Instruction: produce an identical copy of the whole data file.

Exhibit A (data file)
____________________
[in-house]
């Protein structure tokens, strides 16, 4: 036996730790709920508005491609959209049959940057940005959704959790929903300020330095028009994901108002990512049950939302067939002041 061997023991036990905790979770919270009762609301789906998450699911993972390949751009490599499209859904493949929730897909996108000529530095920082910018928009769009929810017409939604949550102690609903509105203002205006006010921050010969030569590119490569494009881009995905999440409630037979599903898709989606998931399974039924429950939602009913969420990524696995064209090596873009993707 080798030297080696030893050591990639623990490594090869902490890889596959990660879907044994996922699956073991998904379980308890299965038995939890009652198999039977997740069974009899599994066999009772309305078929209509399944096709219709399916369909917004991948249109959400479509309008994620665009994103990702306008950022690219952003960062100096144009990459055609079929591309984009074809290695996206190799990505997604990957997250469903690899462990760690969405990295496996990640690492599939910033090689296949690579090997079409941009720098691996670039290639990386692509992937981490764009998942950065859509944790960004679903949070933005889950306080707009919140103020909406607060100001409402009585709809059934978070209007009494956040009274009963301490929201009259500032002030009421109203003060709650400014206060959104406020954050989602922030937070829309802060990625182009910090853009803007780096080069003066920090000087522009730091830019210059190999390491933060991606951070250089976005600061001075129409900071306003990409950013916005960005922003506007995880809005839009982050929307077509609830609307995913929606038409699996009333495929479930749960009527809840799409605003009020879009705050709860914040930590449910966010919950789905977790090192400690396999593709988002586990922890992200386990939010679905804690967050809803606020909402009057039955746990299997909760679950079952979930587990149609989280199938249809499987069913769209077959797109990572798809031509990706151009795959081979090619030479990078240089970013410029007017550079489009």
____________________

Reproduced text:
[in-house]
């Protein structure tokens, strides 16, 4: 036996730790709920508005491609959209049959940057940005959704959790929903300020330095028009994901108002990512049950939302067939002041 061997023991036990905790979770919270009762609301789906998450699911993972390949751009490599499209859904493949929730897909996108000529530095920082910018928009769009929810017409939604949550102690609903509105203002205006006010921050010969030569590119490569494009881009995905999440409630037979599903898709989606998931399974039924429950939602009913969420990524696995064209090596873009993707 080798030297080696030893050591990639623990490594090869902490890889596959990660879907044994996922699956073991998904379980308890299965038995939890009652198999039977997740069974009899599994066999009772309305078929209509399944096709219709399916369909917004991948249109959400479509309008994620665009994103990702306008950022690219952003960062100096144009990459055609079929591309984009074809290695996206190799990505997604990957997250469903690899462990760690969405990295496996990640690492599939910033090689296949690579090997079409941009720098691996670039290639990386692509992937981490764009998942950065859509944790960004679903949070933005889950306080707009919140103020909406607060100001409402009585709809059934978070209007009494956040009274009963301490929201009259500032002030009421109203003060709650400014206060959104406020954050989602922030937070829309802060990625182009910090853009803007780096080069003066920090000087522009730091830019210059190999390491933060991606951070250089976005600061001075129409900071306003990409950013916005960005922003506007995880809005839009982050929307077509609830609307995913929606038409699996009333495929479930749960009527809840799409605003009020879009705050709860914040930590449910966010919950789905977790090192400690396999593709988002586990922890992200386990939010679905804690967050809803606020909402009057039955746990299997909760679950079952979930587990149609989280199938249809499987069913769209077959797109990572798809031509990706151009795959081979090619030479990078240089970013410029007017550079489009």